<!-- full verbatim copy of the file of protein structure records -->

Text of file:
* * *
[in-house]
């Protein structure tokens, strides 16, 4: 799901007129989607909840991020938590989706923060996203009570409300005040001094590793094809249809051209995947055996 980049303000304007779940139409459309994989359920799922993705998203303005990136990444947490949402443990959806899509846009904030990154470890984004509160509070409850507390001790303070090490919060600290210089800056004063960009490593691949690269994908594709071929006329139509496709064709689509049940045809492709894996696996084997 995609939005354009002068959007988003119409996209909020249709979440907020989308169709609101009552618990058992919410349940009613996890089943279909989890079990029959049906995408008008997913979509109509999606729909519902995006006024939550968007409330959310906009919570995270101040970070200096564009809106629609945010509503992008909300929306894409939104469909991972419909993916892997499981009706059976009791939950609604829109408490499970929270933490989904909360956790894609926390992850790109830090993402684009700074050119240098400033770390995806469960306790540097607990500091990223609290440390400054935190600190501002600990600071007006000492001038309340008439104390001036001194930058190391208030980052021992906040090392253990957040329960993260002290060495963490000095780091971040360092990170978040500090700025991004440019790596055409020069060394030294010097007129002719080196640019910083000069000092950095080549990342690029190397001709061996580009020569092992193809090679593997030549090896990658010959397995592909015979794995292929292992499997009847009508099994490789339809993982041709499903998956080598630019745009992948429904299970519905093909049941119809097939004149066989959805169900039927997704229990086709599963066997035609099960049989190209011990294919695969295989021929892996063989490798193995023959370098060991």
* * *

[in-house]
């Protein structure tokens, strides 16, 4: 799901007129989607909840991020938590989706923060996203009570409300005040001094590793094809249809051209995947055996 980049303000304007779940139409459309994989359920799922993705998203303005990136990444947490949402443990959806899509846009904030990154470890984004509160509070409850507390001790303070090490919060600290210089800056004063960009490593691949690269994908594709071929006329139509496709064709689509049940045809492709894996696996084997 995609939005354009002068959007988003119409996209909020249709979440907020989308169709609101009552618990058992919410349940009613996890089943279909989890079990029959049906995408008008997913979509109509999606729909519902995006006024939550968007409330959310906009919570995270101040970070200096564009809106629609945010509503992008909300929306894409939104469909991972419909993916892997499981009706059976009791939950609604829109408490499970929270933490989904909360956790894609926390992850790109830090993402684009700074050119240098400033770390995806469960306790540097607990500091990223609290440390400054935190600190501002600990600071007006000492001038309340008439104390001036001194930058190391208030980052021992906040090392253990957040329960993260002290060495963490000095780091971040360092990170978040500090700025991004440019790596055409020069060394030294010097007129002719080196640019910083000069000092950095080549990342690029190397001709061996580009020569092992193809090679593997030549090896990658010959397995592909015979794995292929292992499997009847009508099994490789339809993982041709499903998956080598630019745009992948429904299970519905093909049941119809097939004149066989959805169900039927997704229990086709599963066997035609099960049989190209011990294919695969295989021929892996063989490798193995023959370098060991």